Madhu: Representative of a depressed community
The Madhu case is not the end-all or be-all before society. It becomes only a part of the long trail of issues faced by the Dalit-Tribal community in the country. For instance, Madhu is a representative of the community that is mentally depressed as well. Madhu remained aloof from society and resided in the forest due to his mental illness. Madhu suffered from depression from 2001-2002, when he went away to study carpentry but, he could not complete his studies and came back home. And, like him, the different forms of mental health issues like anxiety, schizophrenia, depression, etc. are common among the Dalits and Adivasis.
“Every day many news concerning the Dalits surges up, some go reported whereas, the others remain unreported. Even the media is coloured and shaped by some forces. At the end of the day, we remain Madhus who are at the mercy of the powerful . . . The verdict on the Madhu case is hope for many of us, as it serves to protect us at least judicially..”.Karthikeyan
The mental health of any individual is inextricably tangled with the socio-cultural environment around them. Therefore, social evils like lack of equality, justice, freedom, dignity, etc. can have a serious toll on their mental health. Also, according to Amnesty International, almost 65% of hate crimes in India in 2018 were against Dalits, exposing them to more stress, trauma, etc.
Karthikeyan, a Dalit youth from Kerala, spoke to FII regarding the verdict, “Every day many news concerning the Dalits surges up, some go reported whereas, the others remain unreported. Even the media is coloured and shaped by some forces. At the end of the day, we remain Madhus who are at the mercy of the powerful . . . The verdict on the Madhu case is hope for many of us, as it serves to protect us at least judicially..”.
Almost every week in Kerala, the news of Tribal infant death fills the news either due to malnourishment or lack of medical facilities. These recurrent issues point to the disinterest on the part of the concerned authorities to address their issues. As for the latest one, a four-day-old infant died in Attapadi in March 2023.
In a survey conducted by the psychiatry department in Attapadi in 2017, as many as 363 people were suffering from mental health issues. This number amounts to 1% of the entire tribal population in the region and those suffering from extreme mental health issues are between 1% and 2%. Many of the reports root back the real cause to the age-old oppressive practices and discrimination meted out to them. This is reflected in the demographical status as well, for instance, according to Dr Narayanan V, chief Medical Officier of Sami Vivekananda Medical Mission in Agali, Palakkad district, “In the 1950s, 90% of the Attapadi population were tribes. But according to the 2011 census, the tribal population had reduced to 34%. The existence of the community is under threat and it requires urgent attention“.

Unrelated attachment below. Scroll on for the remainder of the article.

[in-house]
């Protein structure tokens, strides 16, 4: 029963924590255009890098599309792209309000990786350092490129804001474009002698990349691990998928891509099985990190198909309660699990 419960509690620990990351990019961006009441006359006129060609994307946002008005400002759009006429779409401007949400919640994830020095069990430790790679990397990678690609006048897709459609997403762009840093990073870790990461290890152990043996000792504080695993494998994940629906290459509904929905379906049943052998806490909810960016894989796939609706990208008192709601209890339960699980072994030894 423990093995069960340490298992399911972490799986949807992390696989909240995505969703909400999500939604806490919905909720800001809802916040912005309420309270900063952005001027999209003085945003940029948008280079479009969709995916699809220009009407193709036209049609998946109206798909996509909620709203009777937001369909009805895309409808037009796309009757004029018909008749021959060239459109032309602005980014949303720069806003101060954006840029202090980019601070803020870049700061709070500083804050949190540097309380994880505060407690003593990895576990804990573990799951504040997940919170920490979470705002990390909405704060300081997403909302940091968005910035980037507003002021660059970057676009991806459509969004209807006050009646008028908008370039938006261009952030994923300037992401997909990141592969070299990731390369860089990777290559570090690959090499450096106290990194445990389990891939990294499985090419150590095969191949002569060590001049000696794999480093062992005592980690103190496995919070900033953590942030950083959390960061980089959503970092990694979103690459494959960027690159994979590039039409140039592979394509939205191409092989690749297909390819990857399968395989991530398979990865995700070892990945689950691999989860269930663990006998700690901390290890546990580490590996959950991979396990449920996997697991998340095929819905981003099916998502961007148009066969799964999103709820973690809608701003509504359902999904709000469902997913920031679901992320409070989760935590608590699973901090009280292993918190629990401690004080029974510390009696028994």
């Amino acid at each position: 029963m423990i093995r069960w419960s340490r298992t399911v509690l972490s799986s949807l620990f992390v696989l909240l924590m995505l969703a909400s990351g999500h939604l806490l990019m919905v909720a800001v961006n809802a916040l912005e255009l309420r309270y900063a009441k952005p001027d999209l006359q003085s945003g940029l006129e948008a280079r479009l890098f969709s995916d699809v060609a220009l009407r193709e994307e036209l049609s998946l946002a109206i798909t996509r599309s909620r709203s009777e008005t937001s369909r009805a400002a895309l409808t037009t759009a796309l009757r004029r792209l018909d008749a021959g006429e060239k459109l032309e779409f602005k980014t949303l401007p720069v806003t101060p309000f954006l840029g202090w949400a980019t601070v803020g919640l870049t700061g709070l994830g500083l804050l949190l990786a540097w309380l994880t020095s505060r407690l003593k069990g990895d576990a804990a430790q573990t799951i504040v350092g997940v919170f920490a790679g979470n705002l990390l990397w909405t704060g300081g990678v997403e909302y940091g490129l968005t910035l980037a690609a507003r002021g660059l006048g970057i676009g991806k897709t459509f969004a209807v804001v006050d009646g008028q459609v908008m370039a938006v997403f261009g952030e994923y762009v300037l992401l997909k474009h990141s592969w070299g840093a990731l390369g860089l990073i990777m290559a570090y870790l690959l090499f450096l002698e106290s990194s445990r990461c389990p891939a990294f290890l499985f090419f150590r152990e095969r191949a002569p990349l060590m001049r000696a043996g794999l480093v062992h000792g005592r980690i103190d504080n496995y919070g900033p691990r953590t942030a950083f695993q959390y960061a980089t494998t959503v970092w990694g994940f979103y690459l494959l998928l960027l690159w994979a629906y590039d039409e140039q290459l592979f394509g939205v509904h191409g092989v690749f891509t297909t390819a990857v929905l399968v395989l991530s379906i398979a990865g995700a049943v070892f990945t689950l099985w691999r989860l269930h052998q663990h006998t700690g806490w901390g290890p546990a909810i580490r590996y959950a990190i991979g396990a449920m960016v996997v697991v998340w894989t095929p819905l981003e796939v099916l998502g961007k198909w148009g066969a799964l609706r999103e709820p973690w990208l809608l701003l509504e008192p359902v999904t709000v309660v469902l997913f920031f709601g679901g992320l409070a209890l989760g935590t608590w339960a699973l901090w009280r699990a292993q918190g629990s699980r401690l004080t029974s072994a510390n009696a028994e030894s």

In order to improve the health and living conditions of the Dalit as well as Tribal communities, the government had launched many schemes and projects like the Integrated Tribal Development Project, The National Rural Livelihood Mission, etc. but at the core of these are upper castes who spearhead them. Moreover, these projects purposefully do not include anyone from the Dalit or Tribal communities therefore, all these remain ineffectual in practice. Also, the third parties involved as well as most of the politicians misappropriate the funds involved thereby the projects exist for name sake only.
Also Read: Caste Violence and Mob Lynching: Viswanathan’s Death In Kerala
The issues faced by the Dalit and Tribal population in the country must be read as a whole incorporating the various political, social and cultural factors involved. This is because it is a long story of systemic oppression sprouting from different corners of society. Reading each one of them separately tends to project them only as rare and personal incidents. Also, it is the community who knows their problems and needs, hence all the government projects being formulated and implemented should include the community members both at the institutional and practical stage or, these projects will remain purposeless and in print only.
The media should also take up the issues faced by the marginalised sections seriously, not neglecting them to incidents with a few lines in the corner. Again, the popular culture can take a strong stance and project these issues of the Tribal and Dalit community not as pitiful but as a reality that must be changed.